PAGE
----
Iyyar is doing much better than he was doing six months ago. That's where I should start. He is behaving better, he likes school, he tells me he loves his gan. The episodes of "nobody home" are fewer, but they are still there; the listening is there more often than not, but "not" is still pretty often. I talked to his teacher yesterday and she agreed with my feeling that he is not going to be able to deal with a regular first-grade classroom. She doesn't know what the problem is any more than I do, but we both feel it's a combination of attention and emotional issues that feed off each other. We, meaning Mr. Bigfoot and I, had our first meeting with the hitpaychut ha'yeled (child development) psychologist last week; the second appointment, with me and Iyyar, is next Wednesday, as in a week and a half from now. The psychologist was sure just from what we had told her that he would need OT but told us it could takes weeks to months to get it started; I told this to his ganenet on Friday and she had the same reaction I did. "No! No! Not okay! He needs help NOW." Which I agree with but I don't know how we can hurry anything along. I'm going to call them this week and ask the psychologist to call the ganenet, which she had already said she would do (but hasn't done yet). I'm not sure she'll do it, but at least I can get her full name and phone number for the ganenet to call her.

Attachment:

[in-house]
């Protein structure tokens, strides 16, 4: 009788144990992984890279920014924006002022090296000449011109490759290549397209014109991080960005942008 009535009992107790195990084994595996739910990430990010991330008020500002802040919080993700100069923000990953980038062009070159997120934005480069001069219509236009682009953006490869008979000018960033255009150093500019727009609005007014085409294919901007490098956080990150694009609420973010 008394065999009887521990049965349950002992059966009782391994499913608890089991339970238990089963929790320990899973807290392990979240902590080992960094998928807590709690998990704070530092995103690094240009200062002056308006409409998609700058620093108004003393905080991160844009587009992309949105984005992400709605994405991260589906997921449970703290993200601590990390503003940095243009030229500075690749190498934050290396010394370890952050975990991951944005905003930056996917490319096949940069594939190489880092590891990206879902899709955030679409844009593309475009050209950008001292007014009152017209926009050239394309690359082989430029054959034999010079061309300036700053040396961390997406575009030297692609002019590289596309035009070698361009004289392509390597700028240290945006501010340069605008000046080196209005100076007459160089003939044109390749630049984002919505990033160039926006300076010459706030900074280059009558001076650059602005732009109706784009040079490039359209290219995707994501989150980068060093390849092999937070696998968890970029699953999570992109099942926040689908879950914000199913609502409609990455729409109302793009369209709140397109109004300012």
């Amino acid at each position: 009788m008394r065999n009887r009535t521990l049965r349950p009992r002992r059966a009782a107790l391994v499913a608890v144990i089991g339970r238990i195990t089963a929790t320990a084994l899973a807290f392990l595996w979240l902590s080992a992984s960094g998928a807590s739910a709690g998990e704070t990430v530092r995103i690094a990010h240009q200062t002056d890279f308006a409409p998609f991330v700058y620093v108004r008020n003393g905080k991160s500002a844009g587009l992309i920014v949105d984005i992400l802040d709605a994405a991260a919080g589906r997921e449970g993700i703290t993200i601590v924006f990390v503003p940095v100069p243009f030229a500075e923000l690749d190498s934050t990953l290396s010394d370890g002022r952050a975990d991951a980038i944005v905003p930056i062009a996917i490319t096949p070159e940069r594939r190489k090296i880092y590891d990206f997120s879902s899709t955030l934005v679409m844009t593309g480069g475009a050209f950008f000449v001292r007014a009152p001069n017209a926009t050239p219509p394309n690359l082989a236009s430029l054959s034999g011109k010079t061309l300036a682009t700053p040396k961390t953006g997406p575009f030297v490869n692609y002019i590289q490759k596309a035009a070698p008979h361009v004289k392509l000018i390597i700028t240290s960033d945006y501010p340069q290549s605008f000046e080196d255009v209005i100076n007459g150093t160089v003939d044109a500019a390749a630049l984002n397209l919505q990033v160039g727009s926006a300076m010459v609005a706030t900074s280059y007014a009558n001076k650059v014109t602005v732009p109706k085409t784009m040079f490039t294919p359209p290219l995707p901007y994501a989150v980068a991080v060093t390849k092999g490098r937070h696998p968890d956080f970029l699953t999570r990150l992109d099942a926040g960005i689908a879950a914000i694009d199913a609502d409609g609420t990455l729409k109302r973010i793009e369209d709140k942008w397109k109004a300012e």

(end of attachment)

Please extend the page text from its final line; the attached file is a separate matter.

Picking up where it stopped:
The ganenet (whose name is Michal--I might as well give her a name at this point) was very upbeat and said "You know, by Purim he could be a different kid, you never know..." but was saying the same things I was--I just don't know what's going on with him, I don't know what the problem is and I don't know how to help. She said, and this was really good to hear, that he is OK with the other kids. It's just with adults that he gets this deer-in-the-headlights look. And I really do think that a lot of that was from last year, from feeling that he was in trouble or doing something wrong all the time, and developing these really problematic coping mechanisms--the making faces, the dancing around and yelling, the impulsive behavior, the throwing things. He does it less now but he still does it, even at home. And it takes so little to set him off, especially if he's tired or stressed to begin with. It's almost like flipping a switch. You can see it happening--the switch from "Iyyar is here" to "nobody is home." And once it happens, it's almost impossible to talk to him.